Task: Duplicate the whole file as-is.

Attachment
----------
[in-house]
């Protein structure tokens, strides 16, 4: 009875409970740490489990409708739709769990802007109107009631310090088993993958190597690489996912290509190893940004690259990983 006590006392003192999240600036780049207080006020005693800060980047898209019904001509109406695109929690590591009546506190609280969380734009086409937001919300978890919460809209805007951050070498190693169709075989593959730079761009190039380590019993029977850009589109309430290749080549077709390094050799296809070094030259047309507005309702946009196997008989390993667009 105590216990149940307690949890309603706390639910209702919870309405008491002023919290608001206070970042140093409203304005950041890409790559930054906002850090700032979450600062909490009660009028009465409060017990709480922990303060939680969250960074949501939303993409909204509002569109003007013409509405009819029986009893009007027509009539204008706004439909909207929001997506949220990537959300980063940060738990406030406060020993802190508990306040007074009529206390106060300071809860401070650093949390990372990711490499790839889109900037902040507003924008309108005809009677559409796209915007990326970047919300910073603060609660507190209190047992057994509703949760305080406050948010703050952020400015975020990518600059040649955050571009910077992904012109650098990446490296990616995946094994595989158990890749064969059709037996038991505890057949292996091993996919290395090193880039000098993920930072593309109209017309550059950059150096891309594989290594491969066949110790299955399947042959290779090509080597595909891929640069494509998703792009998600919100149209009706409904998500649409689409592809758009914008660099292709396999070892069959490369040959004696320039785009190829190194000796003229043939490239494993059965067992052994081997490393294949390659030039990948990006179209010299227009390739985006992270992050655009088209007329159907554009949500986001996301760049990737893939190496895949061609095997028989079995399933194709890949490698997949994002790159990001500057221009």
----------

[in-house]
């Protein structure tokens, strides 16, 4: 009875409970740490489990409708739709769990802007109107009631310090088993993958190597690489996912290509190893940004690259990983 006590006392003192999240600036780049207080006020005693800060980047898209019904001509109406695109929690590591009546506190609280969380734009086409937001919300978890919460809209805007951050070498190693169709075989593959730079761009190039380590019993029977850009589109309430290749080549077709390094050799296809070094030259047309507005309702946009196997008989390993667009 105590216990149940307690949890309603706390639910209702919870309405008491002023919290608001206070970042140093409203304005950041890409790559930054906002850090700032979450600062909490009660009028009465409060017990709480922990303060939680969250960074949501939303993409909204509002569109003007013409509405009819029986009893009007027509009539204008706004439909909207929001997506949220990537959300980063940060738990406030406060020993802190508990306040007074009529206390106060300071809860401070650093949390990372990711490499790839889109900037902040507003924008309108005809009677559409796209915007990326970047919300910073603060609660507190209190047992057994509703949760305080406050948010703050952020400015975020990518600059040649955050571009910077992904012109650098990446490296990616995946094994595989158990890749064969059709037996038991505890057949292996091993996919290395090193880039000098993920930072593309109209017309550059950059150096891309594989290594491969066949110790299955399947042959290779090509080597595909891929640069494509998703792009998600919100149209009706409904998500649409689409592809758009914008660099292709396999070892069959490369040959004696320039785009190829190194000796003229043939490239494993059965067992052994081997490393294949390659030039990948990006179209010299227009390739985006992270992050655009088209007329159907554009949500986001996301760049990737893939190496895949061609095997028989079995399933194709890949490698997949994002790159990001500057221009």